Saturday, September 05, 2009

New Analysis of H1N1 and Swine: Separating Fact From Fear

Last spring when “swine flu,” now referred to as the H1N1 virus outbreak first occurred, internet journalists suggested that one or more Mexican swine CAFO’s (Concentrated Animal Feeding Operations) may have been the source. See Tom Philpott’s posts on Grist and David Kirby’s on Huffington Post. Smithfield, the owner of the CAFOs strongly denied the allegations, citing their own internal testing. Due to the rapid replication of viral strains, there is no way to find out where the outbreak actually originated.

Questions swirled about why it was called “swine flu,” pork sales plummeted, and the pork industry went on a massive public relations campaign. There was never any link between eating pork and getting the flu - H1N1 is a respiratory virus. The connection to pigs, however, goes all the way back to the flu pandemic of 1918. It is not known whether humans first infected pigs or pigs infected humans, but as pigs can survive infection, they have been "a reservoir for the virus ever since."

A new article, Swine CAFOs and Novel H1N1 Flu: Separating Facts from Fears, by Charles W. Schmidt, just published in Environmental Health Perspectives Volume 117, Number 9, September 2009 addresses these issues and provides a thoughtful, point by point discussion.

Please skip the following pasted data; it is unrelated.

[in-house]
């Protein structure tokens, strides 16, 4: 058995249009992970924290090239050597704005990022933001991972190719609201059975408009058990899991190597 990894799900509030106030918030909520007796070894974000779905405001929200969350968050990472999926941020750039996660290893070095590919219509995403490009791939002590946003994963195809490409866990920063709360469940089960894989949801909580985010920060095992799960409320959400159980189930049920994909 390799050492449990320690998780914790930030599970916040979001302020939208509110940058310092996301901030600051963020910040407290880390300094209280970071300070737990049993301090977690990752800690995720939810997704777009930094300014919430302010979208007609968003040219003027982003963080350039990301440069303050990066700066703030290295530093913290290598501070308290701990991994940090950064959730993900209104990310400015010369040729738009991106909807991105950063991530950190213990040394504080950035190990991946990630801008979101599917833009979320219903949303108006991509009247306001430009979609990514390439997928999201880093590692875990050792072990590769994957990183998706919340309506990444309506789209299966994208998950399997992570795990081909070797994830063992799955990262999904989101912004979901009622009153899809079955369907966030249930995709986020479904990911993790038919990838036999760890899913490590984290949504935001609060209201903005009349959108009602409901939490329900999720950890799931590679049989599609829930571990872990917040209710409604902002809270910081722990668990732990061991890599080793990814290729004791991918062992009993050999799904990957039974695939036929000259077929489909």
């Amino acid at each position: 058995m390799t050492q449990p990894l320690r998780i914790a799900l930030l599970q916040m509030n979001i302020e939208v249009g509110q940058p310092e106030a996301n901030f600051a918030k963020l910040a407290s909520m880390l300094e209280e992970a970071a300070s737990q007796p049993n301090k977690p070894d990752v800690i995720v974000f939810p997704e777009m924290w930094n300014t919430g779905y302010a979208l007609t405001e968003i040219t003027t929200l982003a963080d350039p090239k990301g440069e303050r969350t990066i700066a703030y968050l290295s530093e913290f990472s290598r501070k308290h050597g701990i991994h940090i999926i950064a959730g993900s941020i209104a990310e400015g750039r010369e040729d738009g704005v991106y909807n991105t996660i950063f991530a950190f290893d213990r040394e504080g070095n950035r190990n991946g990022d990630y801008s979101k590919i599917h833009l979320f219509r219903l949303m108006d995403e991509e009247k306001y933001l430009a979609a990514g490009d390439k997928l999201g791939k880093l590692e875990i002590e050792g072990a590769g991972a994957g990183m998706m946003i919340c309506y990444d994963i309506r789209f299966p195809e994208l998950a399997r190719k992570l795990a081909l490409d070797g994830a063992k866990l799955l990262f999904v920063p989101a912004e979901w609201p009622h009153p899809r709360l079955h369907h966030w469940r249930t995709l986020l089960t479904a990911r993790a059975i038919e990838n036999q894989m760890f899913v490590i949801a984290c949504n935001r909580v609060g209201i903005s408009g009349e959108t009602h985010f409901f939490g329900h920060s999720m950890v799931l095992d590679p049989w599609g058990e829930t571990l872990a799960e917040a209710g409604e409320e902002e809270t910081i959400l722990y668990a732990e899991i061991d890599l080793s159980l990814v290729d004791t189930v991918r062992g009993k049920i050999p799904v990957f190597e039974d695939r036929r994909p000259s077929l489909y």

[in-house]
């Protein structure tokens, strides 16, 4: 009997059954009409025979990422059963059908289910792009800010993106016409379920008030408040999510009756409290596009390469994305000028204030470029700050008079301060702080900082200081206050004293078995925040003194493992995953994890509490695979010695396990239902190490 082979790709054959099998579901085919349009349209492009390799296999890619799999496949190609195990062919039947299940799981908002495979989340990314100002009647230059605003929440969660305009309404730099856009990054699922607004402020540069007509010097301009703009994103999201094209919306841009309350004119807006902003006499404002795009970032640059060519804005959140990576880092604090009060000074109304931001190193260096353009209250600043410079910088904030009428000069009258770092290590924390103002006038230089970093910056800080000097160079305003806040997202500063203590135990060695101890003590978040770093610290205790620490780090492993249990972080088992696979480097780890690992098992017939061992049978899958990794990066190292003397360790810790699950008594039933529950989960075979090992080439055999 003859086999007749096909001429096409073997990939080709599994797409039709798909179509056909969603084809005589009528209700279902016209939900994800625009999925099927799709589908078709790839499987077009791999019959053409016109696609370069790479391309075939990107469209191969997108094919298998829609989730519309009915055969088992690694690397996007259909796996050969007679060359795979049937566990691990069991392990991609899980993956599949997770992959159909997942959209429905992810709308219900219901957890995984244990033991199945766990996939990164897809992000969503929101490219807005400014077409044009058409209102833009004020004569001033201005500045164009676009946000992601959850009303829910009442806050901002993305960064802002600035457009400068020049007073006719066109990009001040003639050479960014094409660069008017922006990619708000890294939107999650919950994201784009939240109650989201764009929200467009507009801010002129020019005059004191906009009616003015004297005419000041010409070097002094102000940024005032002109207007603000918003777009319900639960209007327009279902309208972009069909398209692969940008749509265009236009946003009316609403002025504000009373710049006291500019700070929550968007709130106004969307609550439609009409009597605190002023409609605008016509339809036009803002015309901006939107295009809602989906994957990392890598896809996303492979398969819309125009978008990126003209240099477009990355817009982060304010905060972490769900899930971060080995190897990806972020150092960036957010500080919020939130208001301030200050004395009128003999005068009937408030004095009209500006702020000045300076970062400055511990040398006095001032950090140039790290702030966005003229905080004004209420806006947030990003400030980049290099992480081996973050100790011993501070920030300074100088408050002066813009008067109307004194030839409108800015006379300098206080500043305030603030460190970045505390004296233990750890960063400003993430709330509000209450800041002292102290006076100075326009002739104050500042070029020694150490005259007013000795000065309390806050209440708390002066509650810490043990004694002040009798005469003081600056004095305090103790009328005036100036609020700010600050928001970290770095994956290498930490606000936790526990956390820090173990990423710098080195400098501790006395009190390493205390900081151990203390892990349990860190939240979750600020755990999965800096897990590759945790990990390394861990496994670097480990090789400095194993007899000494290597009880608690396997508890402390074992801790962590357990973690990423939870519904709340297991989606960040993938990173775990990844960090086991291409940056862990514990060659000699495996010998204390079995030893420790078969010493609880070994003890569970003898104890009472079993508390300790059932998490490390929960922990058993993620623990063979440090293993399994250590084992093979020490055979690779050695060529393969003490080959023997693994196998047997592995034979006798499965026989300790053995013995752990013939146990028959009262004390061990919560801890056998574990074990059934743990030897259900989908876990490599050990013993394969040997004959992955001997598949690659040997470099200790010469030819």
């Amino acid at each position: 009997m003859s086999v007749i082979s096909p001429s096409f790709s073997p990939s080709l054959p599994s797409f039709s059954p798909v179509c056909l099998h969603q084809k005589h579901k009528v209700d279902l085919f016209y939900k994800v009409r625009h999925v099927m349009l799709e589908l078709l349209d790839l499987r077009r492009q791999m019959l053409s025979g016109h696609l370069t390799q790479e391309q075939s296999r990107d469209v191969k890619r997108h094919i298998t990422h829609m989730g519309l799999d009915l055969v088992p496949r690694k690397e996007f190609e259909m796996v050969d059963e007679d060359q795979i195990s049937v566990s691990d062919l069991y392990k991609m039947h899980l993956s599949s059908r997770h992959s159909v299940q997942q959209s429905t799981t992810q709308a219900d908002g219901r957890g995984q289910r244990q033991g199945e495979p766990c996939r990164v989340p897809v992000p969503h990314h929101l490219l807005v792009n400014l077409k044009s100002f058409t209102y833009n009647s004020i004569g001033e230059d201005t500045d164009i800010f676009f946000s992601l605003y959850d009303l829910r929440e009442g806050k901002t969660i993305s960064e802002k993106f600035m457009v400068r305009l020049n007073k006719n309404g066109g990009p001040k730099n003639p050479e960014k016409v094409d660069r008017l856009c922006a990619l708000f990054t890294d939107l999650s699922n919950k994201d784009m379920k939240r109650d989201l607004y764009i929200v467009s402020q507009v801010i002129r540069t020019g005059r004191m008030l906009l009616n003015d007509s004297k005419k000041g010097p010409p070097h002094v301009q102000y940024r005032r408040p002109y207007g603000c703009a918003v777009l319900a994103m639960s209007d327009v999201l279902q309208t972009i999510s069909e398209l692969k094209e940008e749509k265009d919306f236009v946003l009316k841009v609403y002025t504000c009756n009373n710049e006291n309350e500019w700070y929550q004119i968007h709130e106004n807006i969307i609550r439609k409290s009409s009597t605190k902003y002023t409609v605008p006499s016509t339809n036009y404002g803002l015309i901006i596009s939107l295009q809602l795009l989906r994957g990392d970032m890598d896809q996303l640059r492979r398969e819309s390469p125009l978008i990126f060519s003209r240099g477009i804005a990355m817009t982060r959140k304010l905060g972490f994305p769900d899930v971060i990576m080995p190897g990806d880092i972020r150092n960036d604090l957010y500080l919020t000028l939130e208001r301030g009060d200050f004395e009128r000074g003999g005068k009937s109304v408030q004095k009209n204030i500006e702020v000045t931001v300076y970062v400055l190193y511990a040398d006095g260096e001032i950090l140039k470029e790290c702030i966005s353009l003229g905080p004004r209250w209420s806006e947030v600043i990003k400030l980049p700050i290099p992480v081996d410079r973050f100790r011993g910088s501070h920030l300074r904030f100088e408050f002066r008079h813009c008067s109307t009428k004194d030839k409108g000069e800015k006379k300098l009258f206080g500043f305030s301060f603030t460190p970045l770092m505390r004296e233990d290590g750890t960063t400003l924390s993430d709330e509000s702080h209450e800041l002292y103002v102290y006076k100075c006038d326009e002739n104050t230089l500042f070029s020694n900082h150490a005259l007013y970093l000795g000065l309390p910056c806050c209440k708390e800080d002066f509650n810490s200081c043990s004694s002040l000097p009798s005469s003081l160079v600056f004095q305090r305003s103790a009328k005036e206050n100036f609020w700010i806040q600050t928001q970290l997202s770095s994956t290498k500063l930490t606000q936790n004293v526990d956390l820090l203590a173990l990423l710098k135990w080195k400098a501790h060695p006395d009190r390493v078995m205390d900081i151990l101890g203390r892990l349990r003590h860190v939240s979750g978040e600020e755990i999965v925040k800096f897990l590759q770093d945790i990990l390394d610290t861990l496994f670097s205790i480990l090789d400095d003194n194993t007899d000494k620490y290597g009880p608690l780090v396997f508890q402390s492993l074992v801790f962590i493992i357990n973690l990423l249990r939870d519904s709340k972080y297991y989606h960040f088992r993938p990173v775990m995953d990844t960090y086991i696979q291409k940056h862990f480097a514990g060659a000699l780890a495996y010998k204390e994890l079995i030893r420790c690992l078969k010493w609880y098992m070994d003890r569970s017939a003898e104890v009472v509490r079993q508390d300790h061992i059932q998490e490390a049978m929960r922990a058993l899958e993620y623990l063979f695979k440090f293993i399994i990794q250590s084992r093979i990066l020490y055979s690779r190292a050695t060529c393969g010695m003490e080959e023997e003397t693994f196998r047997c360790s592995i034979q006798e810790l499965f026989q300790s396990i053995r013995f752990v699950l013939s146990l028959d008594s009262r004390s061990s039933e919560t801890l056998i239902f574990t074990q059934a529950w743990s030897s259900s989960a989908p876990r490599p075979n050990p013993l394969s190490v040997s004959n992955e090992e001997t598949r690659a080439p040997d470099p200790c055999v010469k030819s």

While some rumors are dispelled, other fears are reaffirmed. The article notes that public health scientists continue to express concerns about whether enough effort is being made to study the role of CAFOs and the animal-to-human transmission that occurs through the farm workers in such a concentrated environment. The article discusses these concerns, including the lack of research and testing about human viruses in swine CAFOs, despite our knowledge of the easy transmission between the two species. Research from Iowa in 2007 “strongly suggests that CAFO workers and veterinarians can infect other people with H1N1 viruses,” showing that “CAFO workers were 50 times more likely to have elevated H1N1 antibodies than nonexposed controls.” Their spouses were “25 times more likely to harbor these antibodies.” Nevertheless, we do not have required reporting or a coordinated, effective government effort in this area. Testing now is almost exclusively in the hands of those in the pork industry, with great disincentives for reporting human health problems; research is largely funded by the same industry; OSHA workplace standards exempt most CAFO workers; and workers are widely dispersed, with no regional or national network.

I recommend the article to anyone interested in either public health or the pork industry.


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